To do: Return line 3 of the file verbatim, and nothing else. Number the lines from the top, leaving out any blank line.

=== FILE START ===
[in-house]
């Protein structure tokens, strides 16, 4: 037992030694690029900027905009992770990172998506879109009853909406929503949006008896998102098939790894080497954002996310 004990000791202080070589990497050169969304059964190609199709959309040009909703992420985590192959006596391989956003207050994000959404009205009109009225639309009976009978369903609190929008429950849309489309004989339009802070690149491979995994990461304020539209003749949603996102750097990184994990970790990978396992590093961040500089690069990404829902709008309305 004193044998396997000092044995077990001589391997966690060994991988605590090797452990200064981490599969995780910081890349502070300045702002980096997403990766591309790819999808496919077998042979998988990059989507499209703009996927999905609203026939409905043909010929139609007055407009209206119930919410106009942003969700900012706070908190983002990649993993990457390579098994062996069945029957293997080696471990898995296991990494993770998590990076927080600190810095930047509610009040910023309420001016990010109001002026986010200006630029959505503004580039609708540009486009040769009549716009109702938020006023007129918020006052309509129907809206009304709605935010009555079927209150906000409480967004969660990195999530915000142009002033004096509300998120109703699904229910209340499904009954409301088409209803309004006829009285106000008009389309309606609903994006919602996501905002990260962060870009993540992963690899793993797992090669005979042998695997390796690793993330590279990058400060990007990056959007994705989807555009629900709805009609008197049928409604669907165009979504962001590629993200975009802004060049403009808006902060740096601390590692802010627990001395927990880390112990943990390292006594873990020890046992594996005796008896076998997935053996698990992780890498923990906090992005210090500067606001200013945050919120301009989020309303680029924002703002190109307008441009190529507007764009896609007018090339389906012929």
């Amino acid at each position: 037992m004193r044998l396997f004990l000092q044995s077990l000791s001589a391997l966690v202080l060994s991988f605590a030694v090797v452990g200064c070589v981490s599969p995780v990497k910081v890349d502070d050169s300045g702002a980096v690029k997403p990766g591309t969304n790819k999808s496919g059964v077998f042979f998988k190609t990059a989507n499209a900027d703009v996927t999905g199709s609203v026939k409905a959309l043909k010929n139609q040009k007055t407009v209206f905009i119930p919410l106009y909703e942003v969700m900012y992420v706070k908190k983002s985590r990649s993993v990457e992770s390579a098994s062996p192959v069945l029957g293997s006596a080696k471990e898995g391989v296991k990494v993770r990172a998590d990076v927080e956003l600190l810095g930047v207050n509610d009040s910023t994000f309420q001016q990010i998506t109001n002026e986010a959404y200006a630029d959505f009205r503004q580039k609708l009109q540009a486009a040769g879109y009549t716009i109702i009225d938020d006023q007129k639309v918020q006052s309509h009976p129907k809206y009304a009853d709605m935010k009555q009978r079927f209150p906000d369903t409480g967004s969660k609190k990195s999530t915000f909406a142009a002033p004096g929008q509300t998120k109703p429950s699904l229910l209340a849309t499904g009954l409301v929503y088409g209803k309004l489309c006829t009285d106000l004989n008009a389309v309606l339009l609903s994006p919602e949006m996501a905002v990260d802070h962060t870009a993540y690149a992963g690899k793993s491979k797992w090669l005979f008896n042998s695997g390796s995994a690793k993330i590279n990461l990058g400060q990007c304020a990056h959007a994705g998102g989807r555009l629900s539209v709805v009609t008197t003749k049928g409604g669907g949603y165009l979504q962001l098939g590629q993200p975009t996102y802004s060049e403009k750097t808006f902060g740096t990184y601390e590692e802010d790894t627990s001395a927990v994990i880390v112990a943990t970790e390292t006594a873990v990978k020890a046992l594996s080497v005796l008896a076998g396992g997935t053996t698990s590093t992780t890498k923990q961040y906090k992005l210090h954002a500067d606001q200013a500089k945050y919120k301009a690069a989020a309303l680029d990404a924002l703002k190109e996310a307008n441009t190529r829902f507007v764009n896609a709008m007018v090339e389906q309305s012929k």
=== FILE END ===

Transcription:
């Amino acid at each position: 037992m004193r044998l396997f004990l000092q044995s077990l000791s001589a391997l966690v202080l060994s991988f605590a030694v090797v452990g200064c070589v981490s599969p995780v990497k910081v890349d502070d050169s300045g702002a980096v690029k997403p990766g591309t969304n790819k999808s496919g059964v077998f042979f998988k190609t990059a989507n499209a900027d703009v996927t999905g199709s609203v026939k409905a959309l043909k010929n139609q040009k007055t407009v209206f905009i119930p919410l106009y909703e942003v969700m900012y992420v706070k908190k983002s985590r990649s993993v990457e992770s390579a098994s062996p192959v069945l029957g293997s006596a080696k471990e898995g391989v296991k990494v993770r990172a998590d990076v927080e956003l600190l810095g930047v207050n509610d009040s910023t994000f309420q001016q990010i998506t109001n002026e986010a959404y200006a630029d959505f009205r503004q580039k609708l009109q540009a486009a040769g879109y009549t716009i109702i009225d938020d006023q007129k639309v918020q006052s309509h009976p129907k809206y009304a009853d709605m935010k009555q009978r079927f209150p906000d369903t409480g967004s969660k609190k990195s999530t915000f909406a142009a002033p004096g929008q509300t998120k109703p429950s699904l229910l209340a849309t499904g009954l409301v929503y088409g209803k309004l489309c006829t009285d106000l004989n008009a389309v309606l339009l609903s994006p919602e949006m996501a905002v990260d802070h962060t870009a993540y690149a992963g690899k793993s491979k797992w090669l005979f008896n042998s695997g390796s995994a690793k993330i590279n990461l990058g400060q990007c304020a990056h959007a994705g998102g989807r555009l629900s539209v709805v009609t008197t003749k049928g409604g669907g949603y165009l979504q962001l098939g590629q993200p975009t996102y802004s060049e403009k750097t808006f902060g740096t990184y601390e590692e802010d790894t627990s001395a927990v994990i880390v112990a943990t970790e390292t006594a873990v990978k020890a046992l594996s080497v005796l008896a076998g396992g997935t053996t698990s590093t992780t890498k923990q961040y906090k992005l210090h954002a500067d606001q200013a500089k945050y919120k301009a690069a989020a309303l680029d990404a924002l703002k190109e996310a307008n441009t190529r829902f507007v764009n896609a709008m007018v090339e389906q309305s012929k």